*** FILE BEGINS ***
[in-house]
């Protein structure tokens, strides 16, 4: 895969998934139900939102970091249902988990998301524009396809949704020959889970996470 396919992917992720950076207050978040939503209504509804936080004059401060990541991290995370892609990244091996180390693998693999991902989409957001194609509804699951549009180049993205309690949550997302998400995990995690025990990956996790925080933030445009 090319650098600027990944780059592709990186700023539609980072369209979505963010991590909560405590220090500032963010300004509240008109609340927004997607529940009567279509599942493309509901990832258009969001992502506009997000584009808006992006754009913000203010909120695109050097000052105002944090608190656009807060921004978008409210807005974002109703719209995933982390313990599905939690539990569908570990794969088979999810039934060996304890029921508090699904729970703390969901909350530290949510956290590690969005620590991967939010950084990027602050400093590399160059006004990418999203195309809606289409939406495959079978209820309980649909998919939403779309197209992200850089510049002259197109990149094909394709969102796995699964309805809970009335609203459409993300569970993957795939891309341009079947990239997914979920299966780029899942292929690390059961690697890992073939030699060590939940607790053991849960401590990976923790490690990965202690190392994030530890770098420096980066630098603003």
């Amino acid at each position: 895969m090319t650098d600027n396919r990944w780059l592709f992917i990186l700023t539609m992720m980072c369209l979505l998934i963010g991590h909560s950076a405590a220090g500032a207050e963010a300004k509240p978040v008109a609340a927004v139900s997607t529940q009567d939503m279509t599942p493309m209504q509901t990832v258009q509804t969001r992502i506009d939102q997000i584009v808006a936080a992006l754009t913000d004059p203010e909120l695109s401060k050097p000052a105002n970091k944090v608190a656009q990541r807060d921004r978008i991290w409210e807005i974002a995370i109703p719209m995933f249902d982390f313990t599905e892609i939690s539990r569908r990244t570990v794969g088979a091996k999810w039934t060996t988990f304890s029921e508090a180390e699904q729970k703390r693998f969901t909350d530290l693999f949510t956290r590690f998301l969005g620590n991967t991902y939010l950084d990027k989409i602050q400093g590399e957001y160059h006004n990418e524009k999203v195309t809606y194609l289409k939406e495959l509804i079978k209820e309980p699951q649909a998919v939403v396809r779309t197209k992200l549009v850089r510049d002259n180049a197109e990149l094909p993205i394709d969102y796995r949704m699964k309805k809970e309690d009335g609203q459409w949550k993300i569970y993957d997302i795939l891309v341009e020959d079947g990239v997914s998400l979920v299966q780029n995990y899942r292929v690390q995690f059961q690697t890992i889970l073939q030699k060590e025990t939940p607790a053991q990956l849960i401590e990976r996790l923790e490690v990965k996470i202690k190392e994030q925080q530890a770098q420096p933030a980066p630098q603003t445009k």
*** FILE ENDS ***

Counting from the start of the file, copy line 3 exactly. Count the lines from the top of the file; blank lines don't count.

């Amino acid at each position: 895969m090319t650098d600027n396919r990944w780059l592709f992917i990186l700023t539609m992720m980072c369209l979505l998934i963010g991590h909560s950076a405590a220090g500032a207050e963010a300004k509240p978040v008109a609340a927004v139900s997607t529940q009567d939503m279509t599942p493309m209504q509901t990832v258009q509804t969001r992502i506009d939102q997000i584009v808006a936080a992006l754009t913000d004059p203010e909120l695109s401060k050097p000052a105002n970091k944090v608190a656009q990541r807060d921004r978008i991290w409210e807005i974002a995370i109703p719209m995933f249902d982390f313990t599905e892609i939690s539990r569908r990244t570990v794969g088979a091996k999810w039934t060996t988990f304890s029921e508090a180390e699904q729970k703390r693998f969901t909350d530290l693999f949510t956290r590690f998301l969005g620590n991967t991902y939010l950084d990027k989409i602050q400093g590399e957001y160059h006004n990418e524009k999203v195309t809606y194609l289409k939406e495959l509804i079978k209820e309980p699951q649909a998919v939403v396809r779309t197209k992200l549009v850089r510049d002259n180049a197109e990149l094909p993205i394709d969102y796995r949704m699964k309805k809970e309690d009335g609203q459409w949550k993300i569970y993957d997302i795939l891309v341009e020959d079947g990239v997914s998400l979920v299966q780029n995990y899942r292929v690390q995690f059961q690697t890992i889970l073939q030699k060590e025990t939940p607790a053991q990956l849960i401590e990976r996790l923790e490690v990965k996470i202690k190392e994030q925080q530890a770098q420096p933030a980066p630098q603003t445009k």